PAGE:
Thursday, November 15, 2007

Swift-boating across the Atlantic: Full text

Swift-boating across the Atlantic

The smear campaign against Mark Malloch Brown owes its tactics to the American neoconservative movement

November 14, 2007 10:00 PM | Guardian CiF full text

If Gordon Brown wants to reassure British voters, and the world, that there is distance between himself and the pathological ideologues in Washington who dragged his predecessor down, he should stomp on any of his officials who are party to the smear campaign against Foreign Office minister Mark Malloch Brown, one of his more inspired appointments.

While at the United Nations, Malloch Brown provoked John Bolton, the US ambassador, into paroxysms of thin-skinned rage, by suggested that the Iraq war was a disaster and that the US had lost popularity. In a similar vein, when the swift-boating of Kofi Annan was under way, he mounted a vigorous defence of the UN against the neocon smear campaign initiated by Ahmed Chalabi when the UN refused to endorse his carpet-bagging rise to power in Baghdad. It is worth noting that far from being the epitome of anti-Americanism, he had earlier been attacked by third-worlders for being too accommodating to the Americans and too nice to the Israelis.

But then, so had Annan. But once he suggested that the war on Iraq was illegal and that the full scale assault on Fallujah was a mistake, that was it. For the American right, you are with them all the way or you are an enemy.

In the US, swift-boating is now a regular tactic emanating from the network of foundations and thinktanks endowed by deeply conservative family trusts, and they have been guaranteed amplification in the Rupert Murdoch media. The tactic is to invent a scandal against a liberal hate figure and run it round around until people think that with so much smoke there must be fire.

This swift boat raid against Malloch Brown began when the Spectator carried a cover article attacking him by Claudia Rosett, an employee of the Foundation for the Defence of Democracies, a neocon thinktank which is financed by an assortment of palaoeconservative family foundations. It is not too surprising that the attack was amplified by the Murdoch press and Labour Friends of Israel.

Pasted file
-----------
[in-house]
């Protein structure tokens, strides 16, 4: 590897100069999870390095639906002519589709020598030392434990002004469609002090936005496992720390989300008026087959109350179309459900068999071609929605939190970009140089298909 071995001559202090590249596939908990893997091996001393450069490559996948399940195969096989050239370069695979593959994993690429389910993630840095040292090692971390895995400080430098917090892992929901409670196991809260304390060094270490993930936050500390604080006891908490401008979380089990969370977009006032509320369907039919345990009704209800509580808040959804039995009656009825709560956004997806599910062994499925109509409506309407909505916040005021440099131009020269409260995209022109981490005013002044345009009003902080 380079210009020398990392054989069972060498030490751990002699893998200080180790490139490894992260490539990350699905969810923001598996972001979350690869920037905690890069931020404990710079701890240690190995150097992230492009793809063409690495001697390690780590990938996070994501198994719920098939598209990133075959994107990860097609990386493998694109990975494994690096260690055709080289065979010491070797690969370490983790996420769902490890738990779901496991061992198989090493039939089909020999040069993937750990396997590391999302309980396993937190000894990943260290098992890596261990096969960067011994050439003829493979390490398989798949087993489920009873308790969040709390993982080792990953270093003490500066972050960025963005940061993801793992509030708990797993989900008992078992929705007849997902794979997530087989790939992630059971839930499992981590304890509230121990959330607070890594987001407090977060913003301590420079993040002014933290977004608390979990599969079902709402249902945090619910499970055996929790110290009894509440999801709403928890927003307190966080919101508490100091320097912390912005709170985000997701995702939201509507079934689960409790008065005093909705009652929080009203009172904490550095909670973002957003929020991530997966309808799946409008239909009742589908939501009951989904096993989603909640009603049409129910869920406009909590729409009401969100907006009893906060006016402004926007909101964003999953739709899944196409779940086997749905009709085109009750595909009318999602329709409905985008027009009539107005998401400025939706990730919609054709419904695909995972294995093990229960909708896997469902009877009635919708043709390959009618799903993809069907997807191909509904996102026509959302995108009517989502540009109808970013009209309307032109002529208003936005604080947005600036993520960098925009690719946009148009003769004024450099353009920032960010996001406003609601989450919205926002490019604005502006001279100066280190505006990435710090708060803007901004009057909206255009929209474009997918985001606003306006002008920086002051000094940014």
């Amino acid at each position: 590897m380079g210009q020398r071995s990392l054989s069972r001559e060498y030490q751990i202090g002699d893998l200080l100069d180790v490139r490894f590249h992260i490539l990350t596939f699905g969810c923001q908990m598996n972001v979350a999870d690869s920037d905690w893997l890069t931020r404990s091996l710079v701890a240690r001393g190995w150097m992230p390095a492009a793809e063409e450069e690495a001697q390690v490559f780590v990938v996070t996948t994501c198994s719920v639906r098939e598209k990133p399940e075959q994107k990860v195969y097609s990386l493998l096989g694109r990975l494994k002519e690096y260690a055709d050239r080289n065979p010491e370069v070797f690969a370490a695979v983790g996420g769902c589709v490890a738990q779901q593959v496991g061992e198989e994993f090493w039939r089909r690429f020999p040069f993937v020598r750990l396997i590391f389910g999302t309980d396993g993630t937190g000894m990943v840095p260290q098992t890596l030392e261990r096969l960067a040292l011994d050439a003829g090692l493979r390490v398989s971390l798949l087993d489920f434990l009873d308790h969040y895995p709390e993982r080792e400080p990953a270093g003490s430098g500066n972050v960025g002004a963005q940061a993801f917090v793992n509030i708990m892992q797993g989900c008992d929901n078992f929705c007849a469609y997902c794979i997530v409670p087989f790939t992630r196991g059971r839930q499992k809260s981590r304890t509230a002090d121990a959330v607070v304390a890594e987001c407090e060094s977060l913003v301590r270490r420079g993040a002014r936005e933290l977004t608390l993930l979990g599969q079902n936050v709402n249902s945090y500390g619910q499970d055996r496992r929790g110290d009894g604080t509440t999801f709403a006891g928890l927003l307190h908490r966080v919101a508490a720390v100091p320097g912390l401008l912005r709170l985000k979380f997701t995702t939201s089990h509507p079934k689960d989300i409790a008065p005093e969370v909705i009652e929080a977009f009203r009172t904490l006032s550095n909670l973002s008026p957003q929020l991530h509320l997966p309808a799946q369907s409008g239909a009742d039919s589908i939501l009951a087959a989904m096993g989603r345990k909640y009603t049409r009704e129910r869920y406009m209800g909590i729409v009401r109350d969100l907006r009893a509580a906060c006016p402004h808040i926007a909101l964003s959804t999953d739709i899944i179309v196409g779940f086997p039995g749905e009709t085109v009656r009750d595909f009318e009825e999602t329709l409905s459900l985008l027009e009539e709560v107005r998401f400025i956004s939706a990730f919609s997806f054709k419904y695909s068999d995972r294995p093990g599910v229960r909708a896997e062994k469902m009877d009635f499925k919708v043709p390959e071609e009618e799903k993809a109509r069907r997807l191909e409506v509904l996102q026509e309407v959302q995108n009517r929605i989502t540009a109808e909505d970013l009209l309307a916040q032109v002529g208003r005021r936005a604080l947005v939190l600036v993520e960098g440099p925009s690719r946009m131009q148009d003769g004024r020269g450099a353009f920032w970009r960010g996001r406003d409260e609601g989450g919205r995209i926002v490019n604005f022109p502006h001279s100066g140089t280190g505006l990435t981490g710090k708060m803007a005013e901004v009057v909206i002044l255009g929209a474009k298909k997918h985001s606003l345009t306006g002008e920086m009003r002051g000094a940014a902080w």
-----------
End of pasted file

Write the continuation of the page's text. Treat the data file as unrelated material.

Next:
The substance of the accusation should be a source of pride for Labour: Bush's lame duck administration does not like Malloch Brown. With Democratic majorities in Congress likely to increase at the next election, and a likely Democratic victory in the White House riding on a tide of anti-Iraq war sentiment, that surely makes him an asset. Unless, of course, your idea of being pro-American is being pro-Bush 43.

But since the advance guard of the swift-boat armada has landed on British beaches, it is worth checking the provenance of Rosett and the FDD. Her obsession with the UN almost makes one wonder if a blue-helmeted peacekeeper jumped out of the woodshed and frightened her when she was younger. But above all, try to imagine a journalist employed by a neocon thinktank writing anything positive at all about the United Nations!

Certainly one would have a long and fruitless search for any articles from the FDD or Rosett on the one definite oil-for-food scandal, which is the over $10bn of the UN programme's surplus handed over to the American occupation forces for the development of Iraq, which has yet to be accounted for. Much of it ended up paying for the no-bid contracts of the company that the vice-president of the US formerly headed - but the stunning sound of silence from Rosett and her neocon comrades implies that a scandal is not a scandal unless you can tie it, no matter how exiguously, to a liberal or a UN official.

Rosett can draw a salary paid for by the endowments of some of most reactionary people on the planet, such as the Scaife foundations, but that is not a scandal, while the idea that Mark Malloch Brown, after working for many years abroad, is housed by HMG is insupportable - or that he paid rent to George Soros. One has to remember that for American conservatives, association with the UN or Soros is ipso facto criminal or unethical behaviour.

The well-financed FDD is the Project for the New American Century - a major cheerleader for the Iraq war - in another form. As its own website boasts, it is closely connected with the Iraqis around the Iraqi National Congress and Chalabi. Its board included Steve Forbes, Jack Kemp, Frank Lautenberg, Newt Gingrich and James Woolsey, not to mention Richard Perle, Charles Krauthammer and, until her death, Jeane Kirkpatrick. Kirkpatrick opposed US support for Britain in the Falklands war, but the Thatcherites at the Spectator seem more forgiving than their transatlantic peers.

Gordon, meet Brown. Shake hands in public and put down the slimers.

1 comment:

imsmall said...


As without grace, but squandering
The air, this lost group wandering
Pretends it has a map to heaven,
Believes the hour now eleven--

So throws aside what it has known,
All Darwin´s theories, all that loan
Of wisdom come from Greece and Rome
Because it seeks a better home.

Philosophies of Rome and Greece,
No further need of these foresees,
For there will be no struggle, strife
When it has met the afterlife.

With grim anticipation waging
War as ought be but hell´s presaging--
This group has trampled left and right
Its heathen villifiers quite.

That truer roadmap it disdains
Which "the humanities" explains,
So liberal arts and science both
Are lost to its disdainful sloth.

Yet, mental laziness and ego
Accompany, where does that league go,
Condemnatory of all other
Interpretation by a brother.

Theirs be the loss; for it is seen
Upon its pathway certain, keen,
But ancient fallacies to trace
It moves ahead without much grace.